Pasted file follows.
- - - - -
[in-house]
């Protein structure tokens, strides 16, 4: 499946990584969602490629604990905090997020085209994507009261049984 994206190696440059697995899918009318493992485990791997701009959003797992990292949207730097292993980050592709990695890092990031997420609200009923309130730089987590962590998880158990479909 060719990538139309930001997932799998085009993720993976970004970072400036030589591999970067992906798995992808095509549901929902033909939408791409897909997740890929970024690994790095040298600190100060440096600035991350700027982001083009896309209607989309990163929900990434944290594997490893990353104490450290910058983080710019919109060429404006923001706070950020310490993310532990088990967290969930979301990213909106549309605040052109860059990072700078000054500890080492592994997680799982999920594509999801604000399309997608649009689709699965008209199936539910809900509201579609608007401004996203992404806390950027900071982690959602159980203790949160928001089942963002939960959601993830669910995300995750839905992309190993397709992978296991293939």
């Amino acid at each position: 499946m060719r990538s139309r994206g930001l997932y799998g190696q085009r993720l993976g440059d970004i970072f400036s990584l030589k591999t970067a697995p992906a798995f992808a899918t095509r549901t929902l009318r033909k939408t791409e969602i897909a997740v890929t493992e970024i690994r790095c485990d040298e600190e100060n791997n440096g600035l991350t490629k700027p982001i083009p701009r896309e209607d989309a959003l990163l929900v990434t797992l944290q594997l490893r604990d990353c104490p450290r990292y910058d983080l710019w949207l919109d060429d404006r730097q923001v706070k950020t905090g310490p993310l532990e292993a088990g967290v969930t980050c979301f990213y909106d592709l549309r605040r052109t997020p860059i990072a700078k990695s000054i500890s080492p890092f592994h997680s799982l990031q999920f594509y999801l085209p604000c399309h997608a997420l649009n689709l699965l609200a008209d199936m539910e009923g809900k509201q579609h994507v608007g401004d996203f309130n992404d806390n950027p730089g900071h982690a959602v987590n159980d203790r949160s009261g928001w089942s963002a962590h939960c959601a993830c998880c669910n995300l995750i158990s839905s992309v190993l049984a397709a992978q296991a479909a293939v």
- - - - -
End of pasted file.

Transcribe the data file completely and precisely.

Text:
[in-house]
């Protein structure tokens, strides 16, 4: 499946990584969602490629604990905090997020085209994507009261049984 994206190696440059697995899918009318493992485990791997701009959003797992990292949207730097292993980050592709990695890092990031997420609200009923309130730089987590962590998880158990479909 060719990538139309930001997932799998085009993720993976970004970072400036030589591999970067992906798995992808095509549901929902033909939408791409897909997740890929970024690994790095040298600190100060440096600035991350700027982001083009896309209607989309990163929900990434944290594997490893990353104490450290910058983080710019919109060429404006923001706070950020310490993310532990088990967290969930979301990213909106549309605040052109860059990072700078000054500890080492592994997680799982999920594509999801604000399309997608649009689709699965008209199936539910809900509201579609608007401004996203992404806390950027900071982690959602159980203790949160928001089942963002939960959601993830669910995300995750839905992309190993397709992978296991293939």
């Amino acid at each position: 499946m060719r990538s139309r994206g930001l997932y799998g190696q085009r993720l993976g440059d970004i970072f400036s990584l030589k591999t970067a697995p992906a798995f992808a899918t095509r549901t929902l009318r033909k939408t791409e969602i897909a997740v890929t493992e970024i690994r790095c485990d040298e600190e100060n791997n440096g600035l991350t490629k700027p982001i083009p701009r896309e209607d989309a959003l990163l929900v990434t797992l944290q594997l490893r604990d990353c104490p450290r990292y910058d983080l710019w949207l919109d060429d404006r730097q923001v706070k950020t905090g310490p993310l532990e292993a088990g967290v969930t980050c979301f990213y909106d592709l549309r605040r052109t997020p860059i990072a700078k990695s000054i500890s080492p890092f592994h997680s799982l990031q999920f594509y999801l085209p604000c399309h997608a997420l649009n689709l699965l609200a008209d199936m539910e009923g809900k509201q579609h994507v608007g401004d996203f309130n992404d806390n950027p730089g900071h982690a959602v987590n159980d203790r949160s009261g928001w089942s963002a962590h939960c959601a993830c998880c669910n995300l995750i158990s839905s992309v190993l049984a397709a992978q296991a479909a293939v």